• Placing too much emphasis on what others think;
  • Compliance with socially accepted norms;
  • Procrastination – ‘I will do it when…’ kind of attitude etc.

I have encountered similar internal as well as external oppositions in many different situations throughout my life, for example:-

  • When I first started running, my Mum (whose opinion matters a lot to me) said to me that I was going to break myself if I run too much and too far – reminding me constantly that I was always at the bottom of the class at PE lessons at school and I was sickly as a child.
  • When I first started going out with my first serious boyfriend, Simon, no one believed that a long distance relationship between two 20 year olds living in two different countries would last very long.
  • When I felt unhappy in a job at the start of my career in human resources, my boss told me I should explore a different profession because I was lacking in ’emotional intelligence’, and I was ‘too black and white’.
  • When I enrolled for a summer language course to learn German and take an exam at the very end, the teachers who processed my application told me that I should wait another year because my German was so weak that I was going to struggle in the cohort and was only setting myself up to fail. (The language exam was really important to me as this was going to give me some extra leverage to get into the university I wanted to go to).
  • When I first started Train Strong to Live Strong, I was worried what people may think about me if I ‘bare my soul’ on the world wide web, and no one would be interested in what I have to say on my blog anyways.

Staying on the sidelines and playing it safe would have been the easiest solution in all the above circumstances. The bottom line is, spectators rarely realise their full potential and achieve their aspirations. So I decided to step into the arena and have gone onto:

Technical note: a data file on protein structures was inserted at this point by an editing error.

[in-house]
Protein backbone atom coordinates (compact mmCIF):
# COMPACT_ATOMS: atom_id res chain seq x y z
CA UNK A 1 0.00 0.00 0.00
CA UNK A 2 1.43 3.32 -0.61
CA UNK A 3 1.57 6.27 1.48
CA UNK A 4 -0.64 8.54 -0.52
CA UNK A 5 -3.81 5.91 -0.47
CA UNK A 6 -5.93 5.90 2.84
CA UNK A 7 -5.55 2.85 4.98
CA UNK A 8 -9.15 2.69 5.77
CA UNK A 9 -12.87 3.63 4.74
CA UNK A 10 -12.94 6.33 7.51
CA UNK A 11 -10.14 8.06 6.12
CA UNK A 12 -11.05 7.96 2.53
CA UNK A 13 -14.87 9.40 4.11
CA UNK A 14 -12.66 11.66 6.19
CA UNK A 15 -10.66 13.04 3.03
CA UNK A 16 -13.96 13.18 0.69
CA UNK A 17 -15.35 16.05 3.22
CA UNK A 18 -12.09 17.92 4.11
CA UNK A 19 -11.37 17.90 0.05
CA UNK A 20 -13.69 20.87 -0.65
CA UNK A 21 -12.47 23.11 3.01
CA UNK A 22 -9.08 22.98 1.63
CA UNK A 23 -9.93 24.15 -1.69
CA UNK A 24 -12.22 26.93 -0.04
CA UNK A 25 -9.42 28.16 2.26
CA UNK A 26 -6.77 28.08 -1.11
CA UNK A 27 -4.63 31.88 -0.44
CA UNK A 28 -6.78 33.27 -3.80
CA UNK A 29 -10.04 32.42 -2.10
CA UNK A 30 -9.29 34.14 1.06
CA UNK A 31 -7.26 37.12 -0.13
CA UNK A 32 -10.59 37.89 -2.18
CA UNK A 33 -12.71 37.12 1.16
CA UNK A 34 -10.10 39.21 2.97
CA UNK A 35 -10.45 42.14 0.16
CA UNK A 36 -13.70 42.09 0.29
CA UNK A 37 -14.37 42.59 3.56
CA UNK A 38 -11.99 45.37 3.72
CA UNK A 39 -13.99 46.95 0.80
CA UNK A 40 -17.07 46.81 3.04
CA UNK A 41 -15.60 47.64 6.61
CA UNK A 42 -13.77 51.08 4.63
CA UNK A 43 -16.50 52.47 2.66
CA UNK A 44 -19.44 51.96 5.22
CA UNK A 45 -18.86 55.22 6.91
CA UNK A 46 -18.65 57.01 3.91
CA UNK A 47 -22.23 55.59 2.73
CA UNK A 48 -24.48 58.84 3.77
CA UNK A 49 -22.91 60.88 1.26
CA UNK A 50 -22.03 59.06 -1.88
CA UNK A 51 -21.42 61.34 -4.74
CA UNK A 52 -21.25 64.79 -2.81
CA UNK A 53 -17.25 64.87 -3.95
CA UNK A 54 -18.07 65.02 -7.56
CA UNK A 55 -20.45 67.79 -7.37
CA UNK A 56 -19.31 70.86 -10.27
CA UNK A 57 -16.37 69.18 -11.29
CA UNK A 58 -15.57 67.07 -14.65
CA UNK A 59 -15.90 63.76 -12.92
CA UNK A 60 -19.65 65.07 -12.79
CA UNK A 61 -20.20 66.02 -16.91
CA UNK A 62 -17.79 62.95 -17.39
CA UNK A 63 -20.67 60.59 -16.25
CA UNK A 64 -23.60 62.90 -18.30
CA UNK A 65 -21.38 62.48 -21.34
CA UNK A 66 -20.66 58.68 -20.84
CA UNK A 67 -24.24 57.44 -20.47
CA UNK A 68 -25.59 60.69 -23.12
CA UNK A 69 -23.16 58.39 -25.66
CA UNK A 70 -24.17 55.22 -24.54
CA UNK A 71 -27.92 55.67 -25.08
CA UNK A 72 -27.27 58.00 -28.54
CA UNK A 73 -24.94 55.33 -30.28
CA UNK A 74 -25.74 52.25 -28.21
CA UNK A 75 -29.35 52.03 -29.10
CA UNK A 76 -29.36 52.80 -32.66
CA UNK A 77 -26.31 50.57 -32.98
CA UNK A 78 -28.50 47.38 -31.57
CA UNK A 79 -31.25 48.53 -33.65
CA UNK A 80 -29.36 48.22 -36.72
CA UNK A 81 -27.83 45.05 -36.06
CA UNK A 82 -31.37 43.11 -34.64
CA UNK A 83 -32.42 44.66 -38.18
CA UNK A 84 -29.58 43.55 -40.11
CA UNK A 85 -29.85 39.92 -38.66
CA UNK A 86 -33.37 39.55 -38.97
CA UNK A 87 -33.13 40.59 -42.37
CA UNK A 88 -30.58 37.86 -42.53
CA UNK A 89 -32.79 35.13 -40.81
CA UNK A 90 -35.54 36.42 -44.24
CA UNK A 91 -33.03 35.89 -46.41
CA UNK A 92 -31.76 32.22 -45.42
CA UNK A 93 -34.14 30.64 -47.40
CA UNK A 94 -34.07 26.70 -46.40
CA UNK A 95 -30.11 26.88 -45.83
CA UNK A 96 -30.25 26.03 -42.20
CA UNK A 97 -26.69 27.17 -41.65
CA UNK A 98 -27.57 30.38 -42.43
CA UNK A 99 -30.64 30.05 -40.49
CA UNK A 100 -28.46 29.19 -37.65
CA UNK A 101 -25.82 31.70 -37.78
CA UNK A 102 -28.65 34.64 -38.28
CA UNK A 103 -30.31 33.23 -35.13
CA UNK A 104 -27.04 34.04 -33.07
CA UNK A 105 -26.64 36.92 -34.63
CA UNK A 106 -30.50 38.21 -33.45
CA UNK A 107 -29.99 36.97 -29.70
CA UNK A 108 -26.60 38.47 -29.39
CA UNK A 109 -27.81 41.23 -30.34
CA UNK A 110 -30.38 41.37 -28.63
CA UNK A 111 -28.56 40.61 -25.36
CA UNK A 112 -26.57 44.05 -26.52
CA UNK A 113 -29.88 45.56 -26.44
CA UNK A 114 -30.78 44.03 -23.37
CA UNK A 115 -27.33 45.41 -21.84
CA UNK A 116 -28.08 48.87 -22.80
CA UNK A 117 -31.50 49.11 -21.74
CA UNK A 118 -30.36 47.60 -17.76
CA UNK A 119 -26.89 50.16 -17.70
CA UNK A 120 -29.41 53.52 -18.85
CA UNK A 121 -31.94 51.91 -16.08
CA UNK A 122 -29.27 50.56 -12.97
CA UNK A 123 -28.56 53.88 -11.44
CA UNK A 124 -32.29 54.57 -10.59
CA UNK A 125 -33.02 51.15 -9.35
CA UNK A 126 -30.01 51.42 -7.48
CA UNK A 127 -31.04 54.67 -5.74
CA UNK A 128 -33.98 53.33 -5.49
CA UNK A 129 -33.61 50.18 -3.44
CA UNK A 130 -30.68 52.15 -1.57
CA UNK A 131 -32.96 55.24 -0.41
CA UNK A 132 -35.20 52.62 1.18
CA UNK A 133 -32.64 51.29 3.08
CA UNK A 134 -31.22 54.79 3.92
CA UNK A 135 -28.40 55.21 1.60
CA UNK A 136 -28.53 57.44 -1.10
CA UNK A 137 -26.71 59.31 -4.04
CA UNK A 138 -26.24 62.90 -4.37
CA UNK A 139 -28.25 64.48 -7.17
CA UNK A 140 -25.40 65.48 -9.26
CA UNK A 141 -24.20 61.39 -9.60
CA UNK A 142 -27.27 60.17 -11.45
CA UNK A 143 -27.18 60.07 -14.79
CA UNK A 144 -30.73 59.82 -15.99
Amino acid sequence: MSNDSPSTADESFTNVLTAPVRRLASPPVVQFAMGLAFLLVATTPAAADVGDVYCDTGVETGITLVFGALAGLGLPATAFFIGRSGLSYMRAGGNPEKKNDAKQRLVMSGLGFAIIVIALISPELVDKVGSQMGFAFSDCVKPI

• Completing 3 marathons, countless half-marathons and various other distances, even coming first in my age group a couple of times in races;
  • Working my butt off to raise funds to start a new life in England and marrying Simon;
  • Building a successful career in Human Resources and being a valued and respected member in my department at my current work;
  • Leaving the German examination board completely flabbergusted by achieving one of the highest scores at the exam;
  • Gaining over 400 followers for my blog on Twitter within only a few weeks, many others on Facebook and WordPress, receiving recognition and encouragements from a very supportive community of fellow bloggers.

In all the above situations I decided that life was just too short to not even try. I had more to lose by quitting, because at the end of the day, no one has ever succeeded by quitting. And I have always believed that if something wasn’t challenging, it wouldn’t be worth it.

No doubt, running has also helped me enormously over the past few years to get through difficult times, to find solace, to develop grit and fearlessness when going after what I want in life. I believe that in many ways, life is like running itself. So there is no other fitting way to finish this post but by Kathrine Switzer’s own words:

“All you need is the courage to believe in yourself and put one foot in front of the other.”

When Kathrine did that, millions felt empowered by her. Imagine what could happen, who you could inspire, and how the world might change if we all followed her example!

What has been on your list of ‘things I want’ for the longest time?

Are you spectating or participating at the moment?

What is the biggest barrier you need to overcome in order to step into the arena?